Apple settled for US$ 60 million legal IP claims from a Chinese firm against the usage of the name iPad. A fraction of the US$ 400 million the company asked, but took away a legal roadblock for the US company in China, says business analyst Shaun Rein in Fin24.
Analysts said the Chinese government wanted the matter resolved, wary of the damage a ruling against Apple could do for the foreign business climate in China.
It is rare for a Chinese enterprise to accuse an overseas firm of trademark breaches – although foreign companies frequently complain of intellectual property rights violations in China.
“It was clear the Chinese government would prefer a settlement,” said Shaun Rein, managing director for Shanghai-based China Market Research Group.
“For Apple, it’s a cheap settlement. For Proview, they just needed the cash.”
The legal battle did not halt sales of the iPad through Apple’s five retail stores in mainland China, its online store and many licensed dealers.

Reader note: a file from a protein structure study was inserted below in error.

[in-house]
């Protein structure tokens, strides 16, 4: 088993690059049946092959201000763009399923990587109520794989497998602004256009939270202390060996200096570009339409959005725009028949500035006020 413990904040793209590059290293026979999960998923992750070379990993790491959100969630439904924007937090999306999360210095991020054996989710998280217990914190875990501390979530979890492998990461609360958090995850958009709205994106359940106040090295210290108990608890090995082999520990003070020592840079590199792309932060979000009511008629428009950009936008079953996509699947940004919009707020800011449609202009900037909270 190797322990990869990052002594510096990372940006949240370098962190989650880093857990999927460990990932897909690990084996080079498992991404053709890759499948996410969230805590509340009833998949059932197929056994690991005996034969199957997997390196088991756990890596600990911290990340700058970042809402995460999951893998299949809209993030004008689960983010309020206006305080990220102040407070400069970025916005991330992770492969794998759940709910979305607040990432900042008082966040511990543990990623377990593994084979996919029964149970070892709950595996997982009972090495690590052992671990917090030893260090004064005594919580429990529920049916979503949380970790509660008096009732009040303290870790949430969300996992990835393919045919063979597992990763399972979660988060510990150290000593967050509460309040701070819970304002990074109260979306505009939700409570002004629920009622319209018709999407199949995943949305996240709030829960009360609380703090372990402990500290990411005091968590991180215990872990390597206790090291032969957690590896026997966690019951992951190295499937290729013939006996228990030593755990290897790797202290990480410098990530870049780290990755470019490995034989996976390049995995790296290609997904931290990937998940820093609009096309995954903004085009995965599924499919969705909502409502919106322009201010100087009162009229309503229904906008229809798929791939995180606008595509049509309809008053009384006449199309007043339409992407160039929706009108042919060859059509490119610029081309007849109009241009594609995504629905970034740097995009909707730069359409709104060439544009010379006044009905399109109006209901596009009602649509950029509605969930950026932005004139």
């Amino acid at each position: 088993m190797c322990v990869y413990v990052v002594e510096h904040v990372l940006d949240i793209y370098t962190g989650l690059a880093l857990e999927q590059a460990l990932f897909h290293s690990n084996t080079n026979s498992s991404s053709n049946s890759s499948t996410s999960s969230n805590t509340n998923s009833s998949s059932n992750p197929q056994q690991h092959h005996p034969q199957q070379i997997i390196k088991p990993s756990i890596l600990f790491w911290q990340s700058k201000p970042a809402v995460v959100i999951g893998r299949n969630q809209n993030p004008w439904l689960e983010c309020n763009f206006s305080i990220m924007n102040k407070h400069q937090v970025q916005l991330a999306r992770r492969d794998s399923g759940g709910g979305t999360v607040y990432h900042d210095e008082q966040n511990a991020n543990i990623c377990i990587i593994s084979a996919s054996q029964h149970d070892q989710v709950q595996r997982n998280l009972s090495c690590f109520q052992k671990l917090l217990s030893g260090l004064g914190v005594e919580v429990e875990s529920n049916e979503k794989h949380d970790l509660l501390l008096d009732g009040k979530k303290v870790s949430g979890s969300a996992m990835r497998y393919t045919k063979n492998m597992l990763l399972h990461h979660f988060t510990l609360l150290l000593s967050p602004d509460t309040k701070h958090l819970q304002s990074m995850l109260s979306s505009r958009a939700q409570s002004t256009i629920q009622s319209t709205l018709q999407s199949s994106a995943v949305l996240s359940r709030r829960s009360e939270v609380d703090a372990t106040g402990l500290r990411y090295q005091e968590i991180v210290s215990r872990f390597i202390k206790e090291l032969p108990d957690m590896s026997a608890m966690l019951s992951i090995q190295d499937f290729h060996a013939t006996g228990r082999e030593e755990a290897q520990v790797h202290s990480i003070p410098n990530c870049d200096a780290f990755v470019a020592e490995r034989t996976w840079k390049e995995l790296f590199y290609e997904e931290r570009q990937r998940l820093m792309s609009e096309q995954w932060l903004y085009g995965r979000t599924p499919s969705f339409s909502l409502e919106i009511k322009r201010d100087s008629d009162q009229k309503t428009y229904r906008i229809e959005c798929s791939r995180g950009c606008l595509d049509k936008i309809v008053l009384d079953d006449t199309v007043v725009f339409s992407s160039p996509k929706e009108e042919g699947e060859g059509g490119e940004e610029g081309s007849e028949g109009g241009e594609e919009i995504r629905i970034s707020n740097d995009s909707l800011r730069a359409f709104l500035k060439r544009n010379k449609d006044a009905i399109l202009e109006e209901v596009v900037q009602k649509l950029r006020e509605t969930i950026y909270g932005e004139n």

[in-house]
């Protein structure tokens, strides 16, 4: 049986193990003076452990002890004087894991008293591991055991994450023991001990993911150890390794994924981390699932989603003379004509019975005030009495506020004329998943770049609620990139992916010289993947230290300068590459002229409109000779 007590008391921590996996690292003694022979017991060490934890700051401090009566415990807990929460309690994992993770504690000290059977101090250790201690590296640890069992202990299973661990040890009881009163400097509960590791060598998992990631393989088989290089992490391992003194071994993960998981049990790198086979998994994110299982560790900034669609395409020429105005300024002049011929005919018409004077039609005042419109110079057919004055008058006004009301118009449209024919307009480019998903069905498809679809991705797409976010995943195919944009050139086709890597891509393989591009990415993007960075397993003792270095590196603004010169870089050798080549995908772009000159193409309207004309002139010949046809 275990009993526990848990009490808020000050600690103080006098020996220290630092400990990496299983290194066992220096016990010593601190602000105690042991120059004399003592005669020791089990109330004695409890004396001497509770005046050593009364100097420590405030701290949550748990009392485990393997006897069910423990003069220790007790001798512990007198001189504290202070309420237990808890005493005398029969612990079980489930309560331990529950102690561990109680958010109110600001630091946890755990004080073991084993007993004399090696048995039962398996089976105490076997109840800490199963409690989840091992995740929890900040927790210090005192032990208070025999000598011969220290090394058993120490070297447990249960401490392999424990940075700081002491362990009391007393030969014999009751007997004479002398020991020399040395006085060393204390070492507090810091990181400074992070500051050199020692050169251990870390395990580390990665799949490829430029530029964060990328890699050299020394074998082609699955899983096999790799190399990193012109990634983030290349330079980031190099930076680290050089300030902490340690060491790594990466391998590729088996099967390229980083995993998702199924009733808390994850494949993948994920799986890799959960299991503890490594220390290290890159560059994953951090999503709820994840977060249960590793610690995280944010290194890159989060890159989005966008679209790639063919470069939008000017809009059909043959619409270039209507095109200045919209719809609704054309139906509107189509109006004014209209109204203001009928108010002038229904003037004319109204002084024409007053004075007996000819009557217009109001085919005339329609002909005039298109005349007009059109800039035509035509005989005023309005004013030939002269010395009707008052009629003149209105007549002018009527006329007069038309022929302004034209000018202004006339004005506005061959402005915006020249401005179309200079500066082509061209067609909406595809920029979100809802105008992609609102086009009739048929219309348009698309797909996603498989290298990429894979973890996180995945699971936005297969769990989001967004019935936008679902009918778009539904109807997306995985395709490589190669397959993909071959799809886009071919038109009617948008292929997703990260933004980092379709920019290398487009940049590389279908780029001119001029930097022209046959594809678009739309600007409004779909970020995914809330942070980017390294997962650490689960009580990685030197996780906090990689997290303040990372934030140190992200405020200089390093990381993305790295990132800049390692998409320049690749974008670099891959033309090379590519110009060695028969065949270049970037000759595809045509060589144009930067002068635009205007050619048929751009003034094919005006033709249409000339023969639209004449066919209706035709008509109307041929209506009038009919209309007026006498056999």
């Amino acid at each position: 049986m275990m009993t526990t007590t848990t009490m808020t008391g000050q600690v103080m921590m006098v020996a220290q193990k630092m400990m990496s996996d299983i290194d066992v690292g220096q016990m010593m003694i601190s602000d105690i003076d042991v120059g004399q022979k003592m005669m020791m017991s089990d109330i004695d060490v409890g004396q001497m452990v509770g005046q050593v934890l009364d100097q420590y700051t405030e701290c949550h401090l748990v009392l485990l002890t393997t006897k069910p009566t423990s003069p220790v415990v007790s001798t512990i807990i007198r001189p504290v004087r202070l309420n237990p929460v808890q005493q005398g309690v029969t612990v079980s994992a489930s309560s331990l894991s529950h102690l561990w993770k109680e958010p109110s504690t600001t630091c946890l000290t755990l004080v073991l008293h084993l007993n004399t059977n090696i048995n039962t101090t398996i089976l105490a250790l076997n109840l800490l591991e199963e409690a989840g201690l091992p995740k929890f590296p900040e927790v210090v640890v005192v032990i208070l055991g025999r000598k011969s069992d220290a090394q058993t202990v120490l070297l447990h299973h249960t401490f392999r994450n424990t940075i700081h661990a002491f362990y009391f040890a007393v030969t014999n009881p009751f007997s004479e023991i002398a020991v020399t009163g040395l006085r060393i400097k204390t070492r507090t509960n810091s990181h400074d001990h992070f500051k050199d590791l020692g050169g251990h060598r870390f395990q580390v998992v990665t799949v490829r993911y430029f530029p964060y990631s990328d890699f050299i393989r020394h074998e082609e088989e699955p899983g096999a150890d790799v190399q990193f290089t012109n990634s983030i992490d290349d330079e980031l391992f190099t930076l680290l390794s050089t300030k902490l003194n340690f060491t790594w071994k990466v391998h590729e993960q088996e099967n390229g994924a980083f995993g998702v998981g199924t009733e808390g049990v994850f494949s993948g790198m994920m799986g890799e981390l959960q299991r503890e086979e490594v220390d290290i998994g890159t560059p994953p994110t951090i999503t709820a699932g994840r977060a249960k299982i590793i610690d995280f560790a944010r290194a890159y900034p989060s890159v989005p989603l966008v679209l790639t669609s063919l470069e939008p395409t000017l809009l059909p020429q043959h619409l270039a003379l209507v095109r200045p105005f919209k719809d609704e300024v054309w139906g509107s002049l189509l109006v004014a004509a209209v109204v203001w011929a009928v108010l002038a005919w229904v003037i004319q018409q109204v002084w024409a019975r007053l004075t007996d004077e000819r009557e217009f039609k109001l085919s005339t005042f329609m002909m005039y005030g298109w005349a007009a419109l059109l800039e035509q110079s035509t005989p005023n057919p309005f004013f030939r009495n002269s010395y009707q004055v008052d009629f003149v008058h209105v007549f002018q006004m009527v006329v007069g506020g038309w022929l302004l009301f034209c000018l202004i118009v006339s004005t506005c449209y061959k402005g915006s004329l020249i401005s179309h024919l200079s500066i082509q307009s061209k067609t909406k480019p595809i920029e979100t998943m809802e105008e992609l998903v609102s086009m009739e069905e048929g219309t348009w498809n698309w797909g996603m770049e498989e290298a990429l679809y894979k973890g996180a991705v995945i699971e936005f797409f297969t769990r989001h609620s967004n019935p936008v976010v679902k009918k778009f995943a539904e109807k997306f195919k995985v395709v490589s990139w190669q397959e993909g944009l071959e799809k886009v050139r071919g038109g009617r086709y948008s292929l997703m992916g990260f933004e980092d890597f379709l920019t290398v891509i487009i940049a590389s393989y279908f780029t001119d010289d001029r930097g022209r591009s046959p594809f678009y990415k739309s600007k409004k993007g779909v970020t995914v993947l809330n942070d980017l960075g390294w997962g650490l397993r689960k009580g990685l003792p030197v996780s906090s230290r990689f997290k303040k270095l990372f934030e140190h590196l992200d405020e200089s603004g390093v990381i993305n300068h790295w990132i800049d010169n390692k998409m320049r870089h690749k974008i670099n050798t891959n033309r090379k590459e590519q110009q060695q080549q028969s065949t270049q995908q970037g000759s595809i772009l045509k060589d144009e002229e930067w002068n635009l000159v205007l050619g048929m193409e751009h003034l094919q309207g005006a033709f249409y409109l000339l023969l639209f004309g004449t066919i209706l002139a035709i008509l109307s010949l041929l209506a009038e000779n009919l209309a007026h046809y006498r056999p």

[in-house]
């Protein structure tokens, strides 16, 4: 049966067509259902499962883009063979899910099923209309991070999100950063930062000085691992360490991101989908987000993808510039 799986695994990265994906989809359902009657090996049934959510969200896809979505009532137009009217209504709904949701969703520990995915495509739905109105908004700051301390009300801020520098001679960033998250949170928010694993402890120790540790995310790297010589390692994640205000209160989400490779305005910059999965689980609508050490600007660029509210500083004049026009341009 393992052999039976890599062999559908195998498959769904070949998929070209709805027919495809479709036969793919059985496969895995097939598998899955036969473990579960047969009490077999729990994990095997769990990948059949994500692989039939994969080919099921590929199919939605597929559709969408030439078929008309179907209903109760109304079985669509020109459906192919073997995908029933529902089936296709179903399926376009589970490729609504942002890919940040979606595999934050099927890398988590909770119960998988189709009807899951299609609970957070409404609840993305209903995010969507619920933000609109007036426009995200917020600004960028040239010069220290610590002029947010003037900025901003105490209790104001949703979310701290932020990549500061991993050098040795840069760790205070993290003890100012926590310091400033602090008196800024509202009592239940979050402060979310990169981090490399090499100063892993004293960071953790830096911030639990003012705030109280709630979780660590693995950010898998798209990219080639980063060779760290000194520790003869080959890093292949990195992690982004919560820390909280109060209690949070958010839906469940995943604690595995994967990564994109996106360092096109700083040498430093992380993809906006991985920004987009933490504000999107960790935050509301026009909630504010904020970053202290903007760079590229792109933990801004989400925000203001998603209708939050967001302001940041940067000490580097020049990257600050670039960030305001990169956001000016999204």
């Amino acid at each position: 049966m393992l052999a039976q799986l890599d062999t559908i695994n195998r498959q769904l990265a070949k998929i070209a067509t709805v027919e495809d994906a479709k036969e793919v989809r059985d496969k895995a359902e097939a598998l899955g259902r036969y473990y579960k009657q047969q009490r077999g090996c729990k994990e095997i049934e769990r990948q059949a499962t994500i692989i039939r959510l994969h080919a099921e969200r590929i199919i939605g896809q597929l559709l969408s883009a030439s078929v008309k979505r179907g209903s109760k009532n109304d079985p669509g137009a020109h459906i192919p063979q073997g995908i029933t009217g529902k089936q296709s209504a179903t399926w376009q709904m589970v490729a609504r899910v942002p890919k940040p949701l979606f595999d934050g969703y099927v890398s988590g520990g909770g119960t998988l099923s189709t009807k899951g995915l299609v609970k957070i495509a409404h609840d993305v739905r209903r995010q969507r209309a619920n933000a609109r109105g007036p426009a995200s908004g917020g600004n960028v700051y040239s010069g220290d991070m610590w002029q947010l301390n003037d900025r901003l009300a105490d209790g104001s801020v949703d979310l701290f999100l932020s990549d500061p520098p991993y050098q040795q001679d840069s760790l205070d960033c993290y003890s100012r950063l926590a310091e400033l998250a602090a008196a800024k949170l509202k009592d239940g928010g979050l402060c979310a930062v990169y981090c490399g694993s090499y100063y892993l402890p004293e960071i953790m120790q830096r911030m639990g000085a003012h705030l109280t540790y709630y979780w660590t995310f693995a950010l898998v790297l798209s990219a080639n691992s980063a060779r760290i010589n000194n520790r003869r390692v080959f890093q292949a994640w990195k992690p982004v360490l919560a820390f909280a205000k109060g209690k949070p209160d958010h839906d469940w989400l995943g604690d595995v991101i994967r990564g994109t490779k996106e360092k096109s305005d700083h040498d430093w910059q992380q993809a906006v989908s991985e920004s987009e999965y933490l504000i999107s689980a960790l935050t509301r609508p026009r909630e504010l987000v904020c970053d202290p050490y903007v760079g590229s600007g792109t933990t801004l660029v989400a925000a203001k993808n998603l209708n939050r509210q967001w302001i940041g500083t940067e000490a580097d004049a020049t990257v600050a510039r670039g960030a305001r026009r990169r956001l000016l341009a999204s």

But, amid uncertainty over how the Chinese courts would rule, the row loomed as a potential huge roadblock for Apple if it lost.
Rein said the settlement should allow Apple to focus more clearly on China.
“Having these rights, they don’t have an excuse anymore to be slow in introducing the new iPad line into China,” Rein said, adding that although Apple products were wildly popular in China the company could still do much better.
Shaun Rein is the author about the recent book “The End of Cheap China: Economic and Cultural Trends that Will Disrupt the World.” More about Shaun Rein and his book at Storify.